“My larger concern is that Metro have in place some system for addressing a potential conflict like this,” she added. “They are our law enforcement agency and the public has to be assured that the law enforcement agency will investigate crime without concern for whether they can gain or lose funding for projects.”

Defense lawyer Thomas Pitaro said putting both Lombardo and Ralenkotter in a room to negotiate an agreement amid the ongoing investigation invites “criticism and suspicion” of the project.

“It doesn’t look right. It’s not transparent,” said Pitaro, a former part-time UNLV law professor.

Ralenkotter said in an interview that he did not consider the ethical ramifications of meeting with the sheriff during the police investigation.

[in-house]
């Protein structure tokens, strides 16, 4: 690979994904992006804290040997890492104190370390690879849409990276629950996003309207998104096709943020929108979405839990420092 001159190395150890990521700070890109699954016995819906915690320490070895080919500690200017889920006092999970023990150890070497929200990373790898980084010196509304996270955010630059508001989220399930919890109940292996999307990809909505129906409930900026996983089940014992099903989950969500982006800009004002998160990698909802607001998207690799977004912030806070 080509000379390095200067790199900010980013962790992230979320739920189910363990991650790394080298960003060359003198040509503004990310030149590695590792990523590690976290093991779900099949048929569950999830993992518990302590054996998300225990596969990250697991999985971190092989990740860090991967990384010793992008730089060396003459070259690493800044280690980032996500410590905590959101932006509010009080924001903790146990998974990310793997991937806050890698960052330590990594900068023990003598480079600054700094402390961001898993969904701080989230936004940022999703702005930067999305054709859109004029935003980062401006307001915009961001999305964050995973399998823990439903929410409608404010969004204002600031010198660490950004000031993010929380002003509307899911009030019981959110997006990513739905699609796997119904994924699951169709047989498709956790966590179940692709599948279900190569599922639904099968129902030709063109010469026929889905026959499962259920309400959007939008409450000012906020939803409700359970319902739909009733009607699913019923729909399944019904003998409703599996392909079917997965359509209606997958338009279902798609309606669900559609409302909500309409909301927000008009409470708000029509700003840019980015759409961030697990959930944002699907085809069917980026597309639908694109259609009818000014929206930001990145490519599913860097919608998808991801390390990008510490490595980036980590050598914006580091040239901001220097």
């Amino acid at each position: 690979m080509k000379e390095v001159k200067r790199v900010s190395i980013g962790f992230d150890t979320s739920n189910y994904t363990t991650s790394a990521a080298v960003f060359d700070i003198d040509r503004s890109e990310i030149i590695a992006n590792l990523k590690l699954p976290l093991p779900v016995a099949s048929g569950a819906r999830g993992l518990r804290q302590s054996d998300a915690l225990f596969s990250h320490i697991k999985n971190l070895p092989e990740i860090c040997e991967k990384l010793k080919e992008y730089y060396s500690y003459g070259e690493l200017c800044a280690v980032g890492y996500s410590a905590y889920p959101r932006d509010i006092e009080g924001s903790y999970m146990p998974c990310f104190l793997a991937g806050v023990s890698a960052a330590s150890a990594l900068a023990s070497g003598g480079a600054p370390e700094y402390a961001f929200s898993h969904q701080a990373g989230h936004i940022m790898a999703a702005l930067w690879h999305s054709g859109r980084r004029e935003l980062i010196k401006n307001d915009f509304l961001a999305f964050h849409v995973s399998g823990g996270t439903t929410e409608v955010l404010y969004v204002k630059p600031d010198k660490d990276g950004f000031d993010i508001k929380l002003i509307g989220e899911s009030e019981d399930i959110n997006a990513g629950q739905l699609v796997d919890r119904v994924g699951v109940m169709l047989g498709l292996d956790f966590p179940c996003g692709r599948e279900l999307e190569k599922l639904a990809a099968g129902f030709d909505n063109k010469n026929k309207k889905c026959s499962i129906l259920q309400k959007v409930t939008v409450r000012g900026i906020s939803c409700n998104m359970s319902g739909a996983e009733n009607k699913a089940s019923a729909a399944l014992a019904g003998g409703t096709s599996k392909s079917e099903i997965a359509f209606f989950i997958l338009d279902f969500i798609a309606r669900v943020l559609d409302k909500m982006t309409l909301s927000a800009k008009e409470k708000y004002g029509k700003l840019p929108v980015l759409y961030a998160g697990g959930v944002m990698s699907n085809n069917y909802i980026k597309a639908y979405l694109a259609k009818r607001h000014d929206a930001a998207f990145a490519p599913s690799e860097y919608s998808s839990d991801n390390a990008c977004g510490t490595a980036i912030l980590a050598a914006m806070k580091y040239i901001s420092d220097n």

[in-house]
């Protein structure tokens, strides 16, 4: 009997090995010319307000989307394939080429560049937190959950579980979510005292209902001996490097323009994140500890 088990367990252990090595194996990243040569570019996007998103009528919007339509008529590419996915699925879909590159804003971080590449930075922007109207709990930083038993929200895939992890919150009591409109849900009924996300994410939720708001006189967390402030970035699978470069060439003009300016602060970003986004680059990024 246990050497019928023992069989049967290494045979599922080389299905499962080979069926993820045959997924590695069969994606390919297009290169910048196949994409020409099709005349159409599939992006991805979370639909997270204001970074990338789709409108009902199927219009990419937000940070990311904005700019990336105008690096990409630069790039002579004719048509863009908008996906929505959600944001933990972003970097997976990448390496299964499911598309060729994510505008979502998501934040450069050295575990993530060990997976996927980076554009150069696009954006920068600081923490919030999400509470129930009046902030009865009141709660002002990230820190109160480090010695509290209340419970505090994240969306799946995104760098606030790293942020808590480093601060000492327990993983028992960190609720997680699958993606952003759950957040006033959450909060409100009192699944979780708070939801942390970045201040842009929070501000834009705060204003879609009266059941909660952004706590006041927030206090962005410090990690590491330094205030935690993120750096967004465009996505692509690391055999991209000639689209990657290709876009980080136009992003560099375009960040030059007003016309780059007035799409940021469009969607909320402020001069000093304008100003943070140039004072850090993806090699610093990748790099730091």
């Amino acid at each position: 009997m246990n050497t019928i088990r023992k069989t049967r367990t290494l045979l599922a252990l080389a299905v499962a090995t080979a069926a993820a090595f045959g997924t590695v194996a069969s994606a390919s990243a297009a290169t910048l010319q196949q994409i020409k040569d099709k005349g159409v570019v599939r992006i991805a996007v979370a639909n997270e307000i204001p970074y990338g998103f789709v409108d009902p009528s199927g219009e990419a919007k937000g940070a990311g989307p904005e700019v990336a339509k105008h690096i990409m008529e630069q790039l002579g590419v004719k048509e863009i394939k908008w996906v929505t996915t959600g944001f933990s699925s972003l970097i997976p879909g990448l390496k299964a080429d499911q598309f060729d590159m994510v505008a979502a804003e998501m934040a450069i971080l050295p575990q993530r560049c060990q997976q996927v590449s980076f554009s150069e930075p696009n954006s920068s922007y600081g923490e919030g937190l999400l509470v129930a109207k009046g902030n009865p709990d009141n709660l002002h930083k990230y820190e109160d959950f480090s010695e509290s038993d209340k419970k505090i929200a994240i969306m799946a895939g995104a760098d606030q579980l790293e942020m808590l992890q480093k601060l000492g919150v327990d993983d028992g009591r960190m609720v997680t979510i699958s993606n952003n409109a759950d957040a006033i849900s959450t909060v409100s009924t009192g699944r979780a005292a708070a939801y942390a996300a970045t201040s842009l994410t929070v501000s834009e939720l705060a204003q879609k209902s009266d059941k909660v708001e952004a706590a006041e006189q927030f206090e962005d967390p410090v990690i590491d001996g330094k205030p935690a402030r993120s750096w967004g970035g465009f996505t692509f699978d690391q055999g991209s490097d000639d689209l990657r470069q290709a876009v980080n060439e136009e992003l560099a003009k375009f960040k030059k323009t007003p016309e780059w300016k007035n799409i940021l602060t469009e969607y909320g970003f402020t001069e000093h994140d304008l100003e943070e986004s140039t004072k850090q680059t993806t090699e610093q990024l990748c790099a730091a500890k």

“It never entered my mind,” he said. “I was trying to finalize the project so it could move forward.”

Ralenkotter said he wanted to bring people together to get a consensus on the architectural design of the substation plans so he could seek board approval and construction funds for the project. Police had spent $17,000 on a consulting team to draw up the plans, records show.

Ralenkotter, who receives $15,000 a month to consult with the LVCVA on top of his nearly $300,000 annual public pension, said he did nothing wrong in his handling of the Southwest Airlines gift cards. He repaid the convention authority for his personal trips and he publicly apologized, he said.

Hill, who took the reins of the LVCVA on Sept. 1, declined an interview. But in a statement, he said Ralenkotter attended the meeting with Lombardo because of his “historical knowledge” of the project.

“Since taking over as CEO in 2018, I have had the opportunity to evaluate the project and I am confident that it is an essential investment for the continued safety of our visitors and residents alike,” Hill said.

Commissioner not concerned